Staining laminate flooring is generally not recommended due to the special nature of the materials used in its construction. Certain characteristics of laminate flooring such as the materials used and the layering process make staining a difficult process unlikely to yield acceptable results.
Most laminate flooring receives its structure from a fiberboard and resin combination and its look from an appliqué layer housed under a protective clear coat. It is important to note that stain creates beautiful wood finishes by seeping into the wood pores and clinging by use of a mild resin (alkyd or latex). Because laminate flooring is sealed with a clear layer, the only method by which stain can color the appliqué layer underneath is by toning the clear layer. On woods that have been sealed with lacquers or varnishes, only a few mils thick a toning effect can be pleasant. On laminate flooring, which is sealed by a thick clear layer to prevent damage from foot traffic, toning may appear blotchy and uneven.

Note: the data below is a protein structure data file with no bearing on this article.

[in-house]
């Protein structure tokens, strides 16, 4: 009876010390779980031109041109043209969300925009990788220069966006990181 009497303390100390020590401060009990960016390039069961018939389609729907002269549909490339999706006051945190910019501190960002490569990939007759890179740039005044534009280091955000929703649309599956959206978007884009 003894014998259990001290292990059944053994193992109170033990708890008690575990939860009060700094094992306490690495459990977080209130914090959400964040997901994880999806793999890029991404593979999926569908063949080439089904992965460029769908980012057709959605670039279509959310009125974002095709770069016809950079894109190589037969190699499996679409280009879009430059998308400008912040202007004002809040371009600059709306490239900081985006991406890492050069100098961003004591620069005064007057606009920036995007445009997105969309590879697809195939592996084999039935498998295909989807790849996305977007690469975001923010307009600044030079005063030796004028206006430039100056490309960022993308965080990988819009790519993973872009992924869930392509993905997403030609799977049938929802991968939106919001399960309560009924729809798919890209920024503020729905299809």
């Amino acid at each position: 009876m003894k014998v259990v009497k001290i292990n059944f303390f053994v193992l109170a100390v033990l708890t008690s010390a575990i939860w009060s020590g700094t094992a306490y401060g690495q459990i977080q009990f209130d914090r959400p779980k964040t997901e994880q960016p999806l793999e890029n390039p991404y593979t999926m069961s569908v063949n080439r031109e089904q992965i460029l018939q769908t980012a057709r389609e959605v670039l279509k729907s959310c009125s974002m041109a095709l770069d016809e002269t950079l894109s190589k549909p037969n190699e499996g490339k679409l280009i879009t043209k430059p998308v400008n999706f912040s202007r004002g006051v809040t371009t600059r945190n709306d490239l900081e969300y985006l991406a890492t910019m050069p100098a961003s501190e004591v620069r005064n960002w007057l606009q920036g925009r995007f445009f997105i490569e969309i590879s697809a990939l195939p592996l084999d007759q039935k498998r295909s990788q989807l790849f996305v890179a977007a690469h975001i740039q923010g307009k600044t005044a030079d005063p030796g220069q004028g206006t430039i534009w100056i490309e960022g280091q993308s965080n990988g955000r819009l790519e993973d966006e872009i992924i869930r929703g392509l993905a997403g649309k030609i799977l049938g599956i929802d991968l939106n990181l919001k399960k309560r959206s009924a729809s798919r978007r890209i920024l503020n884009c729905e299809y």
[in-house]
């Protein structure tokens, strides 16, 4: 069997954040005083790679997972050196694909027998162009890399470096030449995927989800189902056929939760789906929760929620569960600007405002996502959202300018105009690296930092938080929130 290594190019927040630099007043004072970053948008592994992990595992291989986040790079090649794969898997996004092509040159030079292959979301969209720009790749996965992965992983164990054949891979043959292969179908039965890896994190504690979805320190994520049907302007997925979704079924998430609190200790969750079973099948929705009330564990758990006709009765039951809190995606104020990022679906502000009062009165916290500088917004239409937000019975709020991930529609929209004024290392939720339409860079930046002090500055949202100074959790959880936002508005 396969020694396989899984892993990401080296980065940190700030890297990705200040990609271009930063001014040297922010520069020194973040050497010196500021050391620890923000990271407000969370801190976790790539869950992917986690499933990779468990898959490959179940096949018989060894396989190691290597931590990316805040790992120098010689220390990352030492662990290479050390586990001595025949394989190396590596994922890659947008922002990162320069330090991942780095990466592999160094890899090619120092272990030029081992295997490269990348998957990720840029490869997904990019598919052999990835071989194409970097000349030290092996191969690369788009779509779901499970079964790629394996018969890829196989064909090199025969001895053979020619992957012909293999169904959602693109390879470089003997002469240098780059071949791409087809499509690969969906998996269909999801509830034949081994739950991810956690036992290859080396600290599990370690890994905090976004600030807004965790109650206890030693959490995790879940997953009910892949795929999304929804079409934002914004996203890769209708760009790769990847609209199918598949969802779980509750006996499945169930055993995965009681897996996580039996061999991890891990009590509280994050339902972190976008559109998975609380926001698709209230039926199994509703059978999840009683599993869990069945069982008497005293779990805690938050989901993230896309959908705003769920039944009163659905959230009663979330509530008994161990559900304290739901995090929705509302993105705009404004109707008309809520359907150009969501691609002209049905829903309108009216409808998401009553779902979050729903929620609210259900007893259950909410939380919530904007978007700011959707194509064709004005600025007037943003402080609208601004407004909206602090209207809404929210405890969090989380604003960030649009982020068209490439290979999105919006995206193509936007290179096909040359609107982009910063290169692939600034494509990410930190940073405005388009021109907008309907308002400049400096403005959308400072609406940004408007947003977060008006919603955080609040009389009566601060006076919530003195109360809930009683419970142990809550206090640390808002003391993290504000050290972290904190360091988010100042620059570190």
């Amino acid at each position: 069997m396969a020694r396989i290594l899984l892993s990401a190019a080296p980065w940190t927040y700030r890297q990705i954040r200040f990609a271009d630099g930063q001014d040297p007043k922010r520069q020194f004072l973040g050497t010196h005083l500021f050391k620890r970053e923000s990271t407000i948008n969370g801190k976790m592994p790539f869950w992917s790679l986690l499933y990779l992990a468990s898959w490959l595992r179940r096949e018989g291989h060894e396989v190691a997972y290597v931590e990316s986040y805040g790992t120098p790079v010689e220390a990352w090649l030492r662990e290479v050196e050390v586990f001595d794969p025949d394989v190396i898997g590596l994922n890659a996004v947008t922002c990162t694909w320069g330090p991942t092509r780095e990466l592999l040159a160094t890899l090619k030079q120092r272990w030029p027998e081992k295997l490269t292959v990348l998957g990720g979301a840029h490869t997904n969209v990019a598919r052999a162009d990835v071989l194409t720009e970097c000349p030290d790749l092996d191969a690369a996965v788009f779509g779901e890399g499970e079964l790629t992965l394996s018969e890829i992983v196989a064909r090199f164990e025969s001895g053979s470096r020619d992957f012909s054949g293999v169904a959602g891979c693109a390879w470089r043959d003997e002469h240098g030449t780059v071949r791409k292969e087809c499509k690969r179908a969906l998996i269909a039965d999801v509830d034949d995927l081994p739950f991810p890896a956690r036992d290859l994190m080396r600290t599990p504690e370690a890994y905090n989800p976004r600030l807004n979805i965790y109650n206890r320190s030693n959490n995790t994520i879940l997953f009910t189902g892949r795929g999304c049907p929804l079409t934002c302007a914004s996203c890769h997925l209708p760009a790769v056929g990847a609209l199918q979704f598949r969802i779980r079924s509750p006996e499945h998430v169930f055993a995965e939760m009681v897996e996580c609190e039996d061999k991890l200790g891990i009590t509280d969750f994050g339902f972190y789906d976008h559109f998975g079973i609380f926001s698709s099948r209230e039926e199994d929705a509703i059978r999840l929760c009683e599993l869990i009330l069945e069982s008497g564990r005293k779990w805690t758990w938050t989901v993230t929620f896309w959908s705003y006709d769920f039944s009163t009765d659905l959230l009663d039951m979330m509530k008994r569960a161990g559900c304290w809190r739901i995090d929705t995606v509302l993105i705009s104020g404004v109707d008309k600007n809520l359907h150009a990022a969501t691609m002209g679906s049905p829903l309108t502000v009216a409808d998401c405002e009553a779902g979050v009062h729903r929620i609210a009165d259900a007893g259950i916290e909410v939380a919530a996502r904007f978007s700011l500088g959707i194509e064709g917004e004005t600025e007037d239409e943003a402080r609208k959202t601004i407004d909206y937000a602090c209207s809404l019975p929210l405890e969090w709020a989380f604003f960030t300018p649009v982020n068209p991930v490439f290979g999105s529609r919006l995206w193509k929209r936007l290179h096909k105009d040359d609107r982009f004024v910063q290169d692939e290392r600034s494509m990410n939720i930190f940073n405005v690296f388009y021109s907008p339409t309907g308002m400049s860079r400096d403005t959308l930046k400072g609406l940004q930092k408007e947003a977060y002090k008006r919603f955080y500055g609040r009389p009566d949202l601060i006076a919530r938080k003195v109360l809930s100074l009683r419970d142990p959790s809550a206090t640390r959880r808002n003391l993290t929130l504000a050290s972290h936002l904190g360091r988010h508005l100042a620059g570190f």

As stated before stain requires pores in which to stabilize and cling. Because most laminate flooring has a very high sheen those pores are often non-existent. In addition, because the clear coats are often constructed of non-permeable materials, stains cannot seep past the clear layer into the appliqué layer below. In the same manner that laminate flooring is designed to repel moisture such as spills, laminate flooring is designed to resist staining.
Not all laminate flooring is created equal and yours may be able to be stained. If you do intend to stain your flooring, be certain to use a heavy-body or "gel" stain. Gel stains are thicker and will resist run-off on very smooth surfaces. They are used extensively to stain fiberglass wood simulations and will likely perform well on smooth laminate surfaces.